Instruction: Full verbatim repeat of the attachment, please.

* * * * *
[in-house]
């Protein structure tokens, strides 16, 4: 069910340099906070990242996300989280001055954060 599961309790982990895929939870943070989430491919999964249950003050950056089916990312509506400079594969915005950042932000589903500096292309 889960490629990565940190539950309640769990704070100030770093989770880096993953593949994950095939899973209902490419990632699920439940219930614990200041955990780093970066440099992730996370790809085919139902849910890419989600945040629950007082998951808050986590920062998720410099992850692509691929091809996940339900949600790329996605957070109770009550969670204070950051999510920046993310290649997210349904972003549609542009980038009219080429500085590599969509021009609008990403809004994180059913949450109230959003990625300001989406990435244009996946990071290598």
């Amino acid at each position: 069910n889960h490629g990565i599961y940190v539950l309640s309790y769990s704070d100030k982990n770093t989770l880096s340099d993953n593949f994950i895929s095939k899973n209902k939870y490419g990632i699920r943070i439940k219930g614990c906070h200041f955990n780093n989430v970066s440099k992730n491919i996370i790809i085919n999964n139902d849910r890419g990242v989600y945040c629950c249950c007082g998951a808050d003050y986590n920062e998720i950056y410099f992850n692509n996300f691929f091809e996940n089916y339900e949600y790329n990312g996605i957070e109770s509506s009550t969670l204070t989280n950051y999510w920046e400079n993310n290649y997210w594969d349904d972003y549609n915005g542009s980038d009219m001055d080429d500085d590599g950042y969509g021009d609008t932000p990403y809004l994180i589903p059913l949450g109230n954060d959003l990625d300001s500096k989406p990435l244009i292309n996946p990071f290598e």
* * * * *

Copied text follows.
[in-house]
């Protein structure tokens, strides 16, 4: 069910340099906070990242996300989280001055954060 599961309790982990895929939870943070989430491919999964249950003050950056089916990312509506400079594969915005950042932000589903500096292309 889960490629990565940190539950309640769990704070100030770093989770880096993953593949994950095939899973209902490419990632699920439940219930614990200041955990780093970066440099992730996370790809085919139902849910890419989600945040629950007082998951808050986590920062998720410099992850692509691929091809996940339900949600790329996605957070109770009550969670204070950051999510920046993310290649997210349904972003549609542009980038009219080429500085590599969509021009609008990403809004994180059913949450109230959003990625300001989406990435244009996946990071290598």
């Amino acid at each position: 069910n889960h490629g990565i599961y940190v539950l309640s309790y769990s704070d100030k982990n770093t989770l880096s340099d993953n593949f994950i895929s095939k899973n209902k939870y490419g990632i699920r943070i439940k219930g614990c906070h200041f955990n780093n989430v970066s440099k992730n491919i996370i790809i085919n999964n139902d849910r890419g990242v989600y945040c629950c249950c007082g998951a808050d003050y986590n920062e998720i950056y410099f992850n692509n996300f691929f091809e996940n089916y339900e949600y790329n990312g996605i957070e109770s509506s009550t969670l204070t989280n950051y999510w920046e400079n993310n290649y997210w594969d349904d972003y549609n915005g542009s980038d009219m001055d080429d500085d590599g950042y969509g021009d609008t932000p990403y809004l994180i589903p059913l949450g109230n954060d959003l990625d300001s500096k989406p990435l244009i292309n996946p990071f290598e």